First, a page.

Winter Animal Survival: How Do They Do It?

By Deborah Locke, DNR Information Officer





A second program at Fort Snelling State Park in February helped answer a question I’ve had for a long time. How do animals in the wild survive extremely cold winter months?

The answer from the park’s crack naturalist, Kao Thao, was a little surprising. First, not all animals make it, whether they remain in Minnesota, migrate to a distant place, or hibernate. That surprised me. But the good news is this: most animals do survive, due to centuries of adaption.

So, on a sunny, warm winter morning, seven of us set off from the park visitor center to learn more about wildlife that overcome the elements. I knew about migration and hibernation. What I didn’t know is that when or if the temperatures dip below zero with wind, raccoons and rabbits, for example, will hibernate for a couple of days. They will wake hungry, but alive.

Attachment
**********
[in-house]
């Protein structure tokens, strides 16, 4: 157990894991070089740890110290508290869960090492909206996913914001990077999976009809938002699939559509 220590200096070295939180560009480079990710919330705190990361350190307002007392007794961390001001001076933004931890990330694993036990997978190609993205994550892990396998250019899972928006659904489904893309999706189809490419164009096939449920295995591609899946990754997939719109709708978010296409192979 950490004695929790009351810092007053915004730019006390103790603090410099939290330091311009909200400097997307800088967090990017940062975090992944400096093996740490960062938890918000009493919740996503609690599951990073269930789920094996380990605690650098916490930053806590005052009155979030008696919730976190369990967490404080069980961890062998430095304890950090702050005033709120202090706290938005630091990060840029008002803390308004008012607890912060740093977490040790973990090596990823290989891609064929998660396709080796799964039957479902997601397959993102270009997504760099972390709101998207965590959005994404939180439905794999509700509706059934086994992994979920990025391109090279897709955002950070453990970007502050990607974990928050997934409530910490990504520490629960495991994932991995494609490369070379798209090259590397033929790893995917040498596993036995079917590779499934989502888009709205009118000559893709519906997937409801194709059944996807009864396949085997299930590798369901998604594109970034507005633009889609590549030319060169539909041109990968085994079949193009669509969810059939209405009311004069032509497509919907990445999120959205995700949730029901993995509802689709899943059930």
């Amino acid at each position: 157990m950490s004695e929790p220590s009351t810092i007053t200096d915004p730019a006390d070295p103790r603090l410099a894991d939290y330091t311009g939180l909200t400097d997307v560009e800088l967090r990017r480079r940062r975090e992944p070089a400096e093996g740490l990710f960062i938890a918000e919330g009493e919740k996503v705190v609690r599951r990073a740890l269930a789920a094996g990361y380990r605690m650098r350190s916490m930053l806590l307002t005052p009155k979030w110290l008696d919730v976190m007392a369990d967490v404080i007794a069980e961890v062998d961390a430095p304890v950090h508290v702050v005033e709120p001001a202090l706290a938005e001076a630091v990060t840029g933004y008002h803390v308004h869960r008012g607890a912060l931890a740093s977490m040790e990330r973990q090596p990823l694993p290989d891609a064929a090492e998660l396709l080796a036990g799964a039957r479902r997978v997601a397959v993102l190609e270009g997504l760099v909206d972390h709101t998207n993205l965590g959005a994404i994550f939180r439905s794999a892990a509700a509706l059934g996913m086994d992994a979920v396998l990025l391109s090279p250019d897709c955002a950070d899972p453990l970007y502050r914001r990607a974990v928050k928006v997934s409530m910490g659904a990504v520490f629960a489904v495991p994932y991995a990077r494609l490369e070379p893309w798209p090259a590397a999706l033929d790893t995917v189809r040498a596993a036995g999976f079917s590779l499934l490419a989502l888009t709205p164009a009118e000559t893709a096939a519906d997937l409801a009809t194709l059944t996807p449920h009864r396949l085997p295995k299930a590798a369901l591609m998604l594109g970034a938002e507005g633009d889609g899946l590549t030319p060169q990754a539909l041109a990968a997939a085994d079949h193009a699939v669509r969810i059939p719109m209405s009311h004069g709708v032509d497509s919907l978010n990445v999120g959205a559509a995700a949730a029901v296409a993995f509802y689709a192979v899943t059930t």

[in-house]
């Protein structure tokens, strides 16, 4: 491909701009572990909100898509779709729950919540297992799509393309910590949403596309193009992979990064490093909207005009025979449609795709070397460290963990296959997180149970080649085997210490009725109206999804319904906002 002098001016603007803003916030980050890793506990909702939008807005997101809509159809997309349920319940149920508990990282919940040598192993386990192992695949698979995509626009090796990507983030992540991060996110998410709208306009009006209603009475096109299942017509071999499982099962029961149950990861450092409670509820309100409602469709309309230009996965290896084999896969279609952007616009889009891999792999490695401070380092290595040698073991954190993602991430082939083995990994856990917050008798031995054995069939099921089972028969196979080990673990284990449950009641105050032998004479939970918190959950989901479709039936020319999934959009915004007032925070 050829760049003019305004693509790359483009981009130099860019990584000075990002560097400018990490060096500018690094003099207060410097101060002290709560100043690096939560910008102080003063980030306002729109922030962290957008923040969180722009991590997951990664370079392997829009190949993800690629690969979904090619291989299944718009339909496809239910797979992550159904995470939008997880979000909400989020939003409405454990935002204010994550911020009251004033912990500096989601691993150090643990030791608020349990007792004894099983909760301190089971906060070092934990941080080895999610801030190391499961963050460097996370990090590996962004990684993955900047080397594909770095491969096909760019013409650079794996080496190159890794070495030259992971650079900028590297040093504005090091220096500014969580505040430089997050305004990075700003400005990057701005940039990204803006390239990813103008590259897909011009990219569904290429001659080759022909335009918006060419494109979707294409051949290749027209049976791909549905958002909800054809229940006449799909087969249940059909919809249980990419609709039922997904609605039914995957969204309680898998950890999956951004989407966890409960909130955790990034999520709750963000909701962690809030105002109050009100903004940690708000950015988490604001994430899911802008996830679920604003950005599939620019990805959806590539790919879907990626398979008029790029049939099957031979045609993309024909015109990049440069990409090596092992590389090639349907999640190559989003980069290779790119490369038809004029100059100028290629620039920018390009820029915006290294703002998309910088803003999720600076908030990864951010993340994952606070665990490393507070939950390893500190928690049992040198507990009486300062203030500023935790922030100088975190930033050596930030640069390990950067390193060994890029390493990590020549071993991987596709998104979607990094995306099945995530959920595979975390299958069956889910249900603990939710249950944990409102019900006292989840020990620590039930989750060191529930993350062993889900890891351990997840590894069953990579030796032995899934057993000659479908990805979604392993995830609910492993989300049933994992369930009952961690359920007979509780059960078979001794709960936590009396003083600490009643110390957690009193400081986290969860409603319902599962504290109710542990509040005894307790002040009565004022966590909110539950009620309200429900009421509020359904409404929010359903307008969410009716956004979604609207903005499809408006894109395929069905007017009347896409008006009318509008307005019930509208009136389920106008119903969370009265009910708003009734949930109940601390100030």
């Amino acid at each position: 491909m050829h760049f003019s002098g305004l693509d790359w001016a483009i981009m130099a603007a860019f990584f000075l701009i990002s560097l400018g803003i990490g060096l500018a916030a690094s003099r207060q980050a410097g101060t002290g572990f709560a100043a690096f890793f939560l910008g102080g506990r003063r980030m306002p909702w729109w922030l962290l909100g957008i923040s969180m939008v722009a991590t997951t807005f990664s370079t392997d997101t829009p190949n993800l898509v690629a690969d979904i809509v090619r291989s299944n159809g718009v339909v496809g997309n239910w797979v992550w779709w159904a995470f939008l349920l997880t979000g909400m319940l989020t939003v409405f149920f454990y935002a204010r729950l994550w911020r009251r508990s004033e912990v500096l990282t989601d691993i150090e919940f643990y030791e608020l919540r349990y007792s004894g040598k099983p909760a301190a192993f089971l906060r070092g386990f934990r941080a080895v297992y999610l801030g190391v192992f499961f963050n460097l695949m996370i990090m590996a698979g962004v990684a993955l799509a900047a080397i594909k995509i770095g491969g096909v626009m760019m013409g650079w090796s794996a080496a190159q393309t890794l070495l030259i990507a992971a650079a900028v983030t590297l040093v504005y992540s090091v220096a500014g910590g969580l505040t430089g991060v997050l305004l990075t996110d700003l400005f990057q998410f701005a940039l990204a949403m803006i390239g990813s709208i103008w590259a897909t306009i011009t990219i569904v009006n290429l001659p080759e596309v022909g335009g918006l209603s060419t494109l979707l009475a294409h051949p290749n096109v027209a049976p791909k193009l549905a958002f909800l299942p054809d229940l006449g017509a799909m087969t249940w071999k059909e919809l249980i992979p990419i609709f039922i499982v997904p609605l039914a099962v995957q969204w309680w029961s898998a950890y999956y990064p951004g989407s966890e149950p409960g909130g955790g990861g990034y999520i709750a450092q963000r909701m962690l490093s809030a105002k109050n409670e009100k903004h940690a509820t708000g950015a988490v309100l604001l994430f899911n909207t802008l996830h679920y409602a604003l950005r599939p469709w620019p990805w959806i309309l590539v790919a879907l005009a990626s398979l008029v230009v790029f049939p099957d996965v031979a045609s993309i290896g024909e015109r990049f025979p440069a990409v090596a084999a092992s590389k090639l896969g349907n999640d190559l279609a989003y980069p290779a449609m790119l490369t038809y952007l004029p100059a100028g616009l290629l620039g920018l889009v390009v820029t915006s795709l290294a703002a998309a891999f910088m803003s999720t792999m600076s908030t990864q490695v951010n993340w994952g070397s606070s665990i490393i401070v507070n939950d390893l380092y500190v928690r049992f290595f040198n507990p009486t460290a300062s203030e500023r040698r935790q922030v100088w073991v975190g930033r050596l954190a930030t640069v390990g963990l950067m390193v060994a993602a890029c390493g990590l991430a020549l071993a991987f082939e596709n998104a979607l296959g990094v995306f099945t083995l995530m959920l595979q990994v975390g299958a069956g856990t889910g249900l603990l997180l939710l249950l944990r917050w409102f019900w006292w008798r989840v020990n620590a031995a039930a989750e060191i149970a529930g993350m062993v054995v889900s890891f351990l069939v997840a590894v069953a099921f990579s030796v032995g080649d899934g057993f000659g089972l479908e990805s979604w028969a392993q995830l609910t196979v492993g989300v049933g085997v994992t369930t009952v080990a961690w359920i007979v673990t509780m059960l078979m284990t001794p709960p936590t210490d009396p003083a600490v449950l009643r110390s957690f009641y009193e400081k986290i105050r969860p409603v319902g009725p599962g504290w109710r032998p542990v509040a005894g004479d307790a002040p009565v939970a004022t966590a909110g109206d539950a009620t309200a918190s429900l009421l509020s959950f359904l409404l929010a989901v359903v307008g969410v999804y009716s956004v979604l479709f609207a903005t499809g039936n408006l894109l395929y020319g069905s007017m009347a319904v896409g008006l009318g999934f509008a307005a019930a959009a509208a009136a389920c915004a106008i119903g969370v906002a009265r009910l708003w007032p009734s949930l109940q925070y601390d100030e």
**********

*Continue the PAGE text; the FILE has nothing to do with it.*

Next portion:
Bears can sleep weeks at a time, but they awake in mid-winter and move around at the same or a new location, Kao said. As we walked down the trail toward a channel of the Minnesota River, we learned that rabbits neither migrate nor hibernate and remain active through the winter, surviving on the bark of very small tree shoots. They favored the Hackberry branches we saw with missing bark, ignoring the buckthorn bark. Chipmunks dig deep holes and hibernate. If one is dug up, it looks dead, Kao said.

Predators like owls, fox and coyotes usually spend more time hunting in the winter months, Kao said. They have acute hearing, and if perched on a tall tree, can hear a mouse under the snow. They wait for the mouse to emerge or plunge downward into the snow and grasp it with their claws.

We walked and listened to Kao, arriving at a beaver lodge on a tributary of the Minnesota River. The beaver had collected tree branches in a small pile; the lodge itself was submerged in the water. They remain active through the winter months and eat a layer of the branch located just below the bark.

The program length was just right: not too long and not too short. We learned something new about survival instincts while getting exercise and fresh air. 

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